The 2019 individual award went to David Ferguson, a beloved member of the SENCER community died suddenly in July. Dave Ferguson had been a leader and supporter of Science Education for New Civic Engagements and Responsibilities (SENCER) since it was first established by David Burns and Karen Oates at the Association of American Colleges and Universities in 2001. Dave was a distinguished Math educator, chair of Technology and Society and Associate Provost for Diversity and Inclusion at Stony Brook University. A national and state-wide leader in STEM education, Dave he left behind a legacy that will help pave the way for future generations of STEM students and underrepresented minorities.
The 2019 Team award went to Rider University Associate Professor Kathleen Browne Dr. Jessica Monaghan of the New Brunswick Public Schools and Missy Holzer of Chatham High School. This NJ based team was honored for their exceptional leadership in advancing SENCER strategies through faculty and curriculum development support for K-12 educators. Their work linking SENCER learning outcomes to NGSS goals, and helping teachers use civic issues to improve learning, has expanded SENCER’s impact in pre-college education.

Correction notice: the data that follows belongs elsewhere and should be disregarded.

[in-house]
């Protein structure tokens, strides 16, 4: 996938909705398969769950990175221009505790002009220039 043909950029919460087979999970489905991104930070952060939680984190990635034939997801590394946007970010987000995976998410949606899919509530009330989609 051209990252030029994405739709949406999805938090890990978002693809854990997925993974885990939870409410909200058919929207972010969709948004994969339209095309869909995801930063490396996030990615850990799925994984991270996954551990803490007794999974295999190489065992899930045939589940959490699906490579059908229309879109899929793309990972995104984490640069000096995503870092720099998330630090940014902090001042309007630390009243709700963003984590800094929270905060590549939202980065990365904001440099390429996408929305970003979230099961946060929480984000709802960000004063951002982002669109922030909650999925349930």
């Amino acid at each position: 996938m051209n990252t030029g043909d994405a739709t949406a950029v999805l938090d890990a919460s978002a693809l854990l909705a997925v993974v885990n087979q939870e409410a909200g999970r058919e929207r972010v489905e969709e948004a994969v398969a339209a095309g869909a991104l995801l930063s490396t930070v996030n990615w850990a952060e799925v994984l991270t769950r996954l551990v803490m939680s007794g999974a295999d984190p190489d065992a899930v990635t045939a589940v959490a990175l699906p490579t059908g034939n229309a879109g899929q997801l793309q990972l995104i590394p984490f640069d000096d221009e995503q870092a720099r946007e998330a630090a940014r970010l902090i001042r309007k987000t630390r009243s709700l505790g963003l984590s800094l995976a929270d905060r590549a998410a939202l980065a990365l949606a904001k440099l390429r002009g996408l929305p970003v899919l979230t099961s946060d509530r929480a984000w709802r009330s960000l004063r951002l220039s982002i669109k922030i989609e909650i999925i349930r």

The 2018 individual awardee was Matthew Fisher of Saint Vincent College, and the team awardee was Texas Woman’s University.
Matthew Fisher, a professor of chemistry at Saint Vincent College has been a long-standing SENCER collaborator and contributor, generously sharing his knowledge of great teaching, assessment and the Scholarship of Teaching and Learning with participants at SENCER Summer Institutes since the beginning of the project. Matt also serves as co-editor of NCSCE’s journal, Science Education and Civic Engagement: an International Journal. Among his many publications, Matt recently co-authored a book on the Scholarship of Teaching and Learning with Jacqueline Dewar and Curtis Bennett.
SENCER activity at Texas Woman’s University (TWU) in Denton Texas has been led by their department of Chemistry and Biochemistry. Since 2007 the department has been incorporating SENCER strategies in the department’s courses for majors and non-majors. Last year, they were recognized by AAC&U for their work in designing majors designed to advance civic engagement through science. TWU is also the site of the Southwest SENCER Center for Innovation, which hosts a very successful annual regional institute. The NCSCE offers its thanks and congratulations to Matt and TWU for their outstanding contributions to science education and civic engagement.